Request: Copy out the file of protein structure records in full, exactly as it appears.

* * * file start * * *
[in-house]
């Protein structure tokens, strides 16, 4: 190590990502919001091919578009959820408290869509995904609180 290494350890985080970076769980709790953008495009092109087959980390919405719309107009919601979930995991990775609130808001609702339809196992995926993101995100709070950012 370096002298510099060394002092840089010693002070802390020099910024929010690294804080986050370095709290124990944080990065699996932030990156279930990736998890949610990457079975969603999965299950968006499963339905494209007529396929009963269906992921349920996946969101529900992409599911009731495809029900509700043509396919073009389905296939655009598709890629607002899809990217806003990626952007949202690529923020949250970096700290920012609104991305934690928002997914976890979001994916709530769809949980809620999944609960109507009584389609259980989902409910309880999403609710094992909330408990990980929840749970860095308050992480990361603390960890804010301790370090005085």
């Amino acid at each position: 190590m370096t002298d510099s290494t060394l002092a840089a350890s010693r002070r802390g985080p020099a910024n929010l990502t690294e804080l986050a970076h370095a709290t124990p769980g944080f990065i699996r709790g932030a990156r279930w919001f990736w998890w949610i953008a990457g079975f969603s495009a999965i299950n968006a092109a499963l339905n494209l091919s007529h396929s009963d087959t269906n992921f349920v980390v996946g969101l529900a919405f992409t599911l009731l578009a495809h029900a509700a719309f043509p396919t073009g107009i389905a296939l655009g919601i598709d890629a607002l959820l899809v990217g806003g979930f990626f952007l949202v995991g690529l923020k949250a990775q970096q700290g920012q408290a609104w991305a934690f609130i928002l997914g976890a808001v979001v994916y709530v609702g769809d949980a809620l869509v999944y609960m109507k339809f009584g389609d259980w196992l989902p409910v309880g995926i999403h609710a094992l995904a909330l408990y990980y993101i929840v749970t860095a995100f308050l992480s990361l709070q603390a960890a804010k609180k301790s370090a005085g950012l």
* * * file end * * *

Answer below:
[in-house]
């Protein structure tokens, strides 16, 4: 190590990502919001091919578009959820408290869509995904609180 290494350890985080970076769980709790953008495009092109087959980390919405719309107009919601979930995991990775609130808001609702339809196992995926993101995100709070950012 370096002298510099060394002092840089010693002070802390020099910024929010690294804080986050370095709290124990944080990065699996932030990156279930990736998890949610990457079975969603999965299950968006499963339905494209007529396929009963269906992921349920996946969101529900992409599911009731495809029900509700043509396919073009389905296939655009598709890629607002899809990217806003990626952007949202690529923020949250970096700290920012609104991305934690928002997914976890979001994916709530769809949980809620999944609960109507009584389609259980989902409910309880999403609710094992909330408990990980929840749970860095308050992480990361603390960890804010301790370090005085």
């Amino acid at each position: 190590m370096t002298d510099s290494t060394l002092a840089a350890s010693r002070r802390g985080p020099a910024n929010l990502t690294e804080l986050a970076h370095a709290t124990p769980g944080f990065i699996r709790g932030a990156r279930w919001f990736w998890w949610i953008a990457g079975f969603s495009a999965i299950n968006a092109a499963l339905n494209l091919s007529h396929s009963d087959t269906n992921f349920v980390v996946g969101l529900a919405f992409t599911l009731l578009a495809h029900a509700a719309f043509p396919t073009g107009i389905a296939l655009g919601i598709d890629a607002l959820l899809v990217g806003g979930f990626f952007l949202v995991g690529l923020k949250a990775q970096q700290g920012q408290a609104w991305a934690f609130i928002l997914g976890a808001v979001v994916y709530v609702g769809d949980a809620l869509v999944y609960m109507k339809f009584g389609d259980w196992l989902p409910v309880g995926i999403h609710a094992l995904a909330l408990y990980y993101i929840v749970t860095a995100f308050l992480s990361l709070q603390a960890a804010k609180k301790s370090a005085g950012l």